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INTRODUCTION

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This chapter provides an epidemiological overview of cigarette smoking and its impact on health with a focus on cardiovascular diseases. Although smoking-related pathophysiological changes are discussed in all relevant chapters, this chapter aims to provide a synopsis of smoking-related pathological changes in the cardiovascular system. As health care providers striving to improve cardiovascular health, we are uniquely positioned to promote smoking cessation through counseling and clinical support for both primary and secondary prevention. Chapter 31 discusses the clinical management of patients to prevent and mitigate the adverse effects of smoking. The seriousness, resources, and political will to counterbalance the strong interest and position of the smoking industry may be catching up after a lag of almost half a century. There are growing concerns about (1) an increase in the total number of smokers worldwide with population growth despite a reduction in smoking rates, (2) an increasing prevalence of smoking among young adults and in developing countries, and (3) an increasing uptake of electronic cigarettes (e-cigarettes) ahead of research examining its health effects.

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TRENDS IN PREVALENCE OF SMOKING

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Tobacco Control: A Long and Arduous Journey

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Although the Surgeon General’s report in 1957 concluded that cigarette smoking is associated with an increased risk of lung cancer, it was not until publication of the landmark 1964 Surgeon General’s report that the adverse relationship between cigarette smoking and cardiovascular disease was seriously recognized. The Surgeon General’s report concluded that cigarette smoking is strongly associated with myocardial infarction and coronary heart disease deaths, and it laid the foundation for tobacco control.1 Unfortunately, health care providers, professional societies, civic bodies, and governments have also played negative or timid roles, largely attributed to smoking industry’s exploitation of the natural skepticism and probabilistic nature inherent in scientific evidence, serious conflicts of interest, and lack of a strong public will. Smoking has claimed more than 20 million lives with premature deaths in the United States alone since the publication of the 1964 report.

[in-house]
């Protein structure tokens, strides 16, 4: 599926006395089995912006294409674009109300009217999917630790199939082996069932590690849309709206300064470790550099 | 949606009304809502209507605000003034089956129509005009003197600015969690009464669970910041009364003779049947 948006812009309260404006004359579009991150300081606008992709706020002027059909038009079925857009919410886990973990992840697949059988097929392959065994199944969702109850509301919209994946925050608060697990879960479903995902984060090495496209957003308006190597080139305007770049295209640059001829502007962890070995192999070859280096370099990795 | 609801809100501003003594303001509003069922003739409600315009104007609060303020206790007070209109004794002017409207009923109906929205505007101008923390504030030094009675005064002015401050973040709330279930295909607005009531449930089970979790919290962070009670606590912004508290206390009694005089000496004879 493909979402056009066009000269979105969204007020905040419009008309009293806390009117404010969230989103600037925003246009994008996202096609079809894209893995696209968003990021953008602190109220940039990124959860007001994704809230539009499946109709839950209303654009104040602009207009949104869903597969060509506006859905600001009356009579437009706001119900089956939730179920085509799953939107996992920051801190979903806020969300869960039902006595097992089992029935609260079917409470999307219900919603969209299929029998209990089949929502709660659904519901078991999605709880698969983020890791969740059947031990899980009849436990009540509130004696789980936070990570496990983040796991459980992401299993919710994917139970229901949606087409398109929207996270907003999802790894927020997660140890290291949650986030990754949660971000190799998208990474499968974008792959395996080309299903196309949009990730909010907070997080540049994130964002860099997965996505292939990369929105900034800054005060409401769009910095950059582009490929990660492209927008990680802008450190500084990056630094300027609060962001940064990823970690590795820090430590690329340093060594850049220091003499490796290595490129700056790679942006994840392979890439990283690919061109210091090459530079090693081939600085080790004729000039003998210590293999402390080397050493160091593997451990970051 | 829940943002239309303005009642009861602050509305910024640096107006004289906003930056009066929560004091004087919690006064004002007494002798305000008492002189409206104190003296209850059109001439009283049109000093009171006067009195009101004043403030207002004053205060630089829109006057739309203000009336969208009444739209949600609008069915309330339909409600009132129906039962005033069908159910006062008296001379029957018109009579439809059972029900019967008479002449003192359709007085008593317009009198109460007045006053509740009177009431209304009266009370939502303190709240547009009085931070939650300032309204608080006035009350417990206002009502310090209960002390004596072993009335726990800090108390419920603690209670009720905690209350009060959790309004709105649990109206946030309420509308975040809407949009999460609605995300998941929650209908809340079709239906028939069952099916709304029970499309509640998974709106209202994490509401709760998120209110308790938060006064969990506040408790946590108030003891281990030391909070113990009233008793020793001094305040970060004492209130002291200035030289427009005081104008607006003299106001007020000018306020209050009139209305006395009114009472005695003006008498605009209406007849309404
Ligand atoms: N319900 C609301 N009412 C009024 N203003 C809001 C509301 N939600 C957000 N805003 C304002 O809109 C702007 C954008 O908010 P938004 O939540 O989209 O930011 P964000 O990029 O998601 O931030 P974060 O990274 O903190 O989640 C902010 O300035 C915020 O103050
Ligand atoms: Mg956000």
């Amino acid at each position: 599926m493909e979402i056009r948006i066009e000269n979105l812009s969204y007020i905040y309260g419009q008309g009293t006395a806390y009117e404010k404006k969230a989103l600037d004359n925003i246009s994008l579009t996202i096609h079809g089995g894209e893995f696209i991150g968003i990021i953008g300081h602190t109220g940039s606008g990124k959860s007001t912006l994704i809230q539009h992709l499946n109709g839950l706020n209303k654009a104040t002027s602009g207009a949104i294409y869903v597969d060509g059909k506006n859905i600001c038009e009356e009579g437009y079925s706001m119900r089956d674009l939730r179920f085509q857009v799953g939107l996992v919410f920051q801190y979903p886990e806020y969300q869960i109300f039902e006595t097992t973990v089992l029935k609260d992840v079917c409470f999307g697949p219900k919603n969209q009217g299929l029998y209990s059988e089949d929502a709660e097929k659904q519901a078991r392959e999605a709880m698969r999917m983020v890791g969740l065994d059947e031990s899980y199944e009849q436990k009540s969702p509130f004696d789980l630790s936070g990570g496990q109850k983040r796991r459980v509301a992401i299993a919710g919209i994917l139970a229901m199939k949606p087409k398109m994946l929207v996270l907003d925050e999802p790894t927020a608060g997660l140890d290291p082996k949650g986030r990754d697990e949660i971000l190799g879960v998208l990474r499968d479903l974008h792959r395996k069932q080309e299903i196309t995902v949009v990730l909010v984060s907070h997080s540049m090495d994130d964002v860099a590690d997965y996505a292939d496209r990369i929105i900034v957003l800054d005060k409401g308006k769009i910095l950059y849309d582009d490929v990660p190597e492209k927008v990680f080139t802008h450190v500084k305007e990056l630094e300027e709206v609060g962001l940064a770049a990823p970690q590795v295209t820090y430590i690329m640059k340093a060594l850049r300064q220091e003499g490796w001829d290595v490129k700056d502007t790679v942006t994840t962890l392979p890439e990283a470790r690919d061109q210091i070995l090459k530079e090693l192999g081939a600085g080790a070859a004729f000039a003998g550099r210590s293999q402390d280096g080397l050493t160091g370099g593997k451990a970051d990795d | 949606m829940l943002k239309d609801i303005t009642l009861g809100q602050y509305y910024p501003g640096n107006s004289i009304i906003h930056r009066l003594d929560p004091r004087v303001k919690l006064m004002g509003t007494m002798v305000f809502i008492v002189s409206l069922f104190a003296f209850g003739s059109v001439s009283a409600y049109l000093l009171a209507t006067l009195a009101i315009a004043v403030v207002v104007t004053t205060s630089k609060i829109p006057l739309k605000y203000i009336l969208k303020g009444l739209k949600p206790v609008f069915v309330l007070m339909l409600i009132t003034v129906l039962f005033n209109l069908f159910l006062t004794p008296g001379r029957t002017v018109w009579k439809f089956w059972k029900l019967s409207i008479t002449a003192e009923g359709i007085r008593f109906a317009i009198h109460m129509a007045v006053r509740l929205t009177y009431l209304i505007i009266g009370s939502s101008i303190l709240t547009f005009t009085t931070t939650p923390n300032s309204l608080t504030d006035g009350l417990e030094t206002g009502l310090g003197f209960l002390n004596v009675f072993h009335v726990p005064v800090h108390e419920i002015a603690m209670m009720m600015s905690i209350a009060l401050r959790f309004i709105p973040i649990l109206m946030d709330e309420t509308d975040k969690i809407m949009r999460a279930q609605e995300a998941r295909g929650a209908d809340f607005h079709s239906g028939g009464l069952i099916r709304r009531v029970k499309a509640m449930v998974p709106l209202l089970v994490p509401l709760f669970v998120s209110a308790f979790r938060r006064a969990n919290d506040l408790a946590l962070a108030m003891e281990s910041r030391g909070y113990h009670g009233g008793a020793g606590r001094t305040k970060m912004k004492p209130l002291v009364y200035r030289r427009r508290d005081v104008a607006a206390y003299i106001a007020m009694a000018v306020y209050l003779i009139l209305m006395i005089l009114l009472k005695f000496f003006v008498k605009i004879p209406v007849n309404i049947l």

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The annual per capita cigarette consumption in the United States was at its peak in early 1960s, with a prevalence of about 45% in 1965. Through concerted efforts over more than half a century, the cigarette consumption in the United States has declined to half of its peak prevalence rates—to about 18% in 2012.2 Multiple factors, including an improved understanding of the adverse effects of secondhand smoke, and policy measures such as ban of broadcast advertising, increased public awareness, and the increase in taxes on cigarettes have played an important role in this epidemiological transition (Fig. 30–1). Despite years of progress, cigarette smoking still remains the leading cause of preventable cardiovascular morbidity and mortality across the globe.

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FIGURE 30–1.

Annual adult per capita cigarette consumption and major smoking and health events—United States 1990-1998. ad, advertising; WWII, World War II. Reproduced with permission from Centers for Disease Control and ...

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